Dakota Farmer

Dakota Digest: Grants offer soy-based tires to first responders in North Dakota.

February 2, 2023

3 Min Read
Lori Dykstra and Luke Reindl
DONATION: South Dakota Farmers Union partnered with Farmers Union Enterprises to donate 35,000 pounds of pork to Feeding South Dakota. Here, Feeding South Dakota CEO Lori Dykstra is shown with Luke Reindl of South Dakota Farmers Union. Courtesy of South Dakota Farmers Union

To help state residents who are struggling with increased grocery costs, South Dakota Farmers Union partnered with Farmers Union Enterprises to donate 35,000 pounds of pork to Feeding South Dakota.

“Family farmers and ranchers are not immune to increased grocery prices. Like everyone else, our food costs have gone up, but our income has not,” says Doug Sombke, SDFU president.

With some 80,000 South Dakotans facing food insecurity, the pork donated by Farmers Union is much needed, says Megan Kjose, development director for Feeding South Dakota. “When we talk to guests, some of the most important food products are protein,” she said.

The pork will be distributed to about 13,000 residents across the state served through Feeding South Dakota’s mobile food distribution. Through this program, volunteers provide 55- to 65-pound boxes of food to guests who face food insecurity.

“The support we receive from our agriculture partners, like Farmers Union, goes a long way to the work Feeding South Dakota does to address food insecurity in our state,” Kjose says.

The 35,000 pounds of pork are from Redwood Farms, one of the entities in the Farmers Union family of businesses owned by Farmers Union Enterprises. Redwood Farms supplies premium pork products to high-end restaurants in New York, Chicago and other cities across the U.S.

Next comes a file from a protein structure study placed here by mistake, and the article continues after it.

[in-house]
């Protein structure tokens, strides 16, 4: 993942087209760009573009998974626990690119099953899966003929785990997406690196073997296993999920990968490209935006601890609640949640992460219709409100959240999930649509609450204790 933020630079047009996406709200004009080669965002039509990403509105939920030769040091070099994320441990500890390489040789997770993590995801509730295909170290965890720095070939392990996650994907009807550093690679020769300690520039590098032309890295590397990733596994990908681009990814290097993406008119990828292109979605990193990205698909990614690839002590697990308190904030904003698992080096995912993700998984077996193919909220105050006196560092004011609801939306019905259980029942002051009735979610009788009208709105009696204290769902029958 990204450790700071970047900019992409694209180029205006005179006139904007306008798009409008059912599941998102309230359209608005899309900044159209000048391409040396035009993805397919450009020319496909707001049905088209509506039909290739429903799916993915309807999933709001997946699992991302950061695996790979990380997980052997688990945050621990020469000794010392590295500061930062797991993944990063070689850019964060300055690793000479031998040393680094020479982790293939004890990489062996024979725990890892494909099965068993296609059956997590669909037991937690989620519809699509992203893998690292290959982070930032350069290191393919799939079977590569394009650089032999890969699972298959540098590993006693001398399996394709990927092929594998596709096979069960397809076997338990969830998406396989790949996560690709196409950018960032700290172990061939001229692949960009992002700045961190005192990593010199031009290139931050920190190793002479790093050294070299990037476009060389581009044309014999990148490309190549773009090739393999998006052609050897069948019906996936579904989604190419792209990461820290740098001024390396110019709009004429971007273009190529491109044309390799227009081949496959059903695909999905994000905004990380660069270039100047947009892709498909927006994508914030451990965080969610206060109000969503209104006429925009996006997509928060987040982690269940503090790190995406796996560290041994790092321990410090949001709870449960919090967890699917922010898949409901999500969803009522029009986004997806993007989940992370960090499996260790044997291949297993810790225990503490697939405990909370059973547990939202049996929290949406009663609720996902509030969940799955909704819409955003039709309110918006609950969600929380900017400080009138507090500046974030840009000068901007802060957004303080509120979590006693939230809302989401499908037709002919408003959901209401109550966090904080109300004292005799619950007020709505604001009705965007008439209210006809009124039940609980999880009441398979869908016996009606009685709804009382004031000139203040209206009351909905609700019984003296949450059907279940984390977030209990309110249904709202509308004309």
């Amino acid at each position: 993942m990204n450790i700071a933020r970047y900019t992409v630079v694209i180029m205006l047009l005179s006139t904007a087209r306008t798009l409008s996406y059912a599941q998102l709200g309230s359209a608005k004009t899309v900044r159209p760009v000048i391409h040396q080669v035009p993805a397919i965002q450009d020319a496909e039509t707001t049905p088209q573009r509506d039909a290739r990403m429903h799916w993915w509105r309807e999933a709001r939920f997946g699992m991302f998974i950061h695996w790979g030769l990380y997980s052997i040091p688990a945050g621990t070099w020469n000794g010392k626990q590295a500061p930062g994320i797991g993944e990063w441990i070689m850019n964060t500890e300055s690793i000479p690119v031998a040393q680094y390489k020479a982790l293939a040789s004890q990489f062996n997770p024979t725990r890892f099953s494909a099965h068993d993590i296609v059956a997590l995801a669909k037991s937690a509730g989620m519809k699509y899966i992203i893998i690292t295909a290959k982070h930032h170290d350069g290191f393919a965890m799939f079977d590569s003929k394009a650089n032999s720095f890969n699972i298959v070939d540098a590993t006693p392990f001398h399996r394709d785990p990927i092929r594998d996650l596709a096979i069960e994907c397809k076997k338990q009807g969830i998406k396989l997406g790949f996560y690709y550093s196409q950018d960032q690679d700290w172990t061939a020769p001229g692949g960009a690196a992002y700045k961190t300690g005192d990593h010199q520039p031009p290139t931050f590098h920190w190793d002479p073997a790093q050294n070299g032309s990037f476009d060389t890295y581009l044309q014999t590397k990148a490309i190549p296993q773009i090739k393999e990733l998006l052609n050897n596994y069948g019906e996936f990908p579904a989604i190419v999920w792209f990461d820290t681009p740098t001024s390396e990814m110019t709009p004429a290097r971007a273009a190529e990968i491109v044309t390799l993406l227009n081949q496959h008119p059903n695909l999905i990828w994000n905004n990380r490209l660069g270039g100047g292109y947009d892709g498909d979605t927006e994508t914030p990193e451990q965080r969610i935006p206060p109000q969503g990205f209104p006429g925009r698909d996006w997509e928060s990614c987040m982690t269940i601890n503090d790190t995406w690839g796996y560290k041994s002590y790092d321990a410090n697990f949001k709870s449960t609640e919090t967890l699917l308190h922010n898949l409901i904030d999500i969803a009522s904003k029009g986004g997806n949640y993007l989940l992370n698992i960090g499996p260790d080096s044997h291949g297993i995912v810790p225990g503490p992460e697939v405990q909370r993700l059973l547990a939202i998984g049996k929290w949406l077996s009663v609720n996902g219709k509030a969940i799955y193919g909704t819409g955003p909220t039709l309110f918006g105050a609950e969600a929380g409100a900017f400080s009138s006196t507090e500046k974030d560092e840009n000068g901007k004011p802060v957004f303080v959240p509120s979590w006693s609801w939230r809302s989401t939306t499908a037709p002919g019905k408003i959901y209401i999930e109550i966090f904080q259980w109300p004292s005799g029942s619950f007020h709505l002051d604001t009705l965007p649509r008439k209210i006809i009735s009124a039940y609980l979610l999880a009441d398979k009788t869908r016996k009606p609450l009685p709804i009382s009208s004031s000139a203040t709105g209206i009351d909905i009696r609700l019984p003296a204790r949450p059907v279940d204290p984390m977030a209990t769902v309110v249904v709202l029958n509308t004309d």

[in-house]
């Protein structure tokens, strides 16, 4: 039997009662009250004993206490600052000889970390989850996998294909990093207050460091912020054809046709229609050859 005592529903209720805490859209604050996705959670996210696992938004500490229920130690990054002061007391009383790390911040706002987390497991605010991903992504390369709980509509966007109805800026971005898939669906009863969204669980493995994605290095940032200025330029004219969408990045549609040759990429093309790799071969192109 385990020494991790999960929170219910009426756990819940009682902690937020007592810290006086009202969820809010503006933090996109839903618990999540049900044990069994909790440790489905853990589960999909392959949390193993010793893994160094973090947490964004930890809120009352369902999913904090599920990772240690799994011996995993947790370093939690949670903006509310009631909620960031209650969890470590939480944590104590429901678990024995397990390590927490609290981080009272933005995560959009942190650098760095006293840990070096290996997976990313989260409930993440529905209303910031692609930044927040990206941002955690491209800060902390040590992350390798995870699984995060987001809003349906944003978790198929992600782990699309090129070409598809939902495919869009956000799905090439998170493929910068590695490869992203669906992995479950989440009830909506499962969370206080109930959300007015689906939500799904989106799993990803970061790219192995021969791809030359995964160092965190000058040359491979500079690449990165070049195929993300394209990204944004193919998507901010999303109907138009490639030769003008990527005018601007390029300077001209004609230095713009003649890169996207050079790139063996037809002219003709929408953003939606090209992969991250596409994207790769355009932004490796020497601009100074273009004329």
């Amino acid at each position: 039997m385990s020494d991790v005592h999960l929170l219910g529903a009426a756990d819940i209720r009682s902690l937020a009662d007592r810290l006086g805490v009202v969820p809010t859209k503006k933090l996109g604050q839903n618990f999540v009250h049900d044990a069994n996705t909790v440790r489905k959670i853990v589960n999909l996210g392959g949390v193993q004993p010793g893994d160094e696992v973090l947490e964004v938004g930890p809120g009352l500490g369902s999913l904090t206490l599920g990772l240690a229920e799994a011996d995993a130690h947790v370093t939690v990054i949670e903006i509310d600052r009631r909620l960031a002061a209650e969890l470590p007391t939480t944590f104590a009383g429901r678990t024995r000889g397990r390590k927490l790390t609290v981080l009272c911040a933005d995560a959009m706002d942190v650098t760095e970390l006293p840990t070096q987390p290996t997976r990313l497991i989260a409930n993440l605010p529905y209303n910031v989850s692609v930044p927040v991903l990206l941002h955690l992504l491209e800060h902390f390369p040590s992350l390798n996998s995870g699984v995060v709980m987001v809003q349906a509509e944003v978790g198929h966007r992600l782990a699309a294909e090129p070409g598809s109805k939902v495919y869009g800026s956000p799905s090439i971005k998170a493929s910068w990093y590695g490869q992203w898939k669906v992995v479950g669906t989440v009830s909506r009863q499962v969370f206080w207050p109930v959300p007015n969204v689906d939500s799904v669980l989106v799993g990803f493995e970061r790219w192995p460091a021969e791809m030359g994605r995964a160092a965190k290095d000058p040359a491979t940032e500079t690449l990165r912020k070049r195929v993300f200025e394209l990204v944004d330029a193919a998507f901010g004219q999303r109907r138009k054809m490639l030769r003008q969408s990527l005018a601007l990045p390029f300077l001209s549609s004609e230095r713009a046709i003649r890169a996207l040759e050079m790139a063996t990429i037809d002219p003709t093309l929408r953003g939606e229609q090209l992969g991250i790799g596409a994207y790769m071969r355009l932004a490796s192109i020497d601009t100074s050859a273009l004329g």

Soy-based tires given to first responders

North Dakota and Barnes County farmers, through their soybean checkoff dollars, are giving back to local first responders this winter while promoting soy-based innovation at the same time. In January, the North Dakota Soybean Council provided a grant to the Barnes County Sherriff’s Department for the purchase of Goodyear soy-based tires for two of their squad cars.

“We are a small department with a limited budget, so this grant helps us out a lot when we can save some money on larger purchases, like tires,” says Emma Nelson, office deputy with the sheriff’s office.

To give back to their communities and support uses for soybeans, the North Dakota Soybean Council is providing grants up to $1,000 per organization for the purchase of Goodyear soy-based tires.

DRIVE ON SOY: Barnes County Sherriff Sgt. Steve Loibl (left); Rob Rose, vice chairman of North Dakota Soybean Council; and Sgt. Dan Anderson showcase new Goodyear soy-based tires on squad cars. (Courtesy of North Dakota Soybean Council)

“Many of us have had that horrifying moment where we’ve needed first responders, whether it be medical emergency, accident, fire or crime,” says Rob Rose, NDSC vice chairman and soybean producer from Wimbledon. “This soy-biobased tire promotion is a way for the North Dakota Soybean Council and all soybean farmers across the state to say, ‘Thank you’ to our dedicated, brave and selfless first responders.”

Since 2017, Goodyear, supported by United Soybean Board checkoff, has released seven lines of tires with soybean oil compounds. The company based in Akron, Ohio, has increased its use of soybeans by 73% since 2018 and has pledged to fully replace all of its petroleum-driven oils with soybean oil by 2040.

“Thank you to the North Dakota Soybean Council for offering this grant program to first responders,” says Sgt. Steve Loibl of Barnes County Sheriff’s Office. “I haven’t gotten stuck this winter since these tires were installed. We appreciate the generosity!”

Sources: South Dakota Farmers Union and North Dakota Soybean Council

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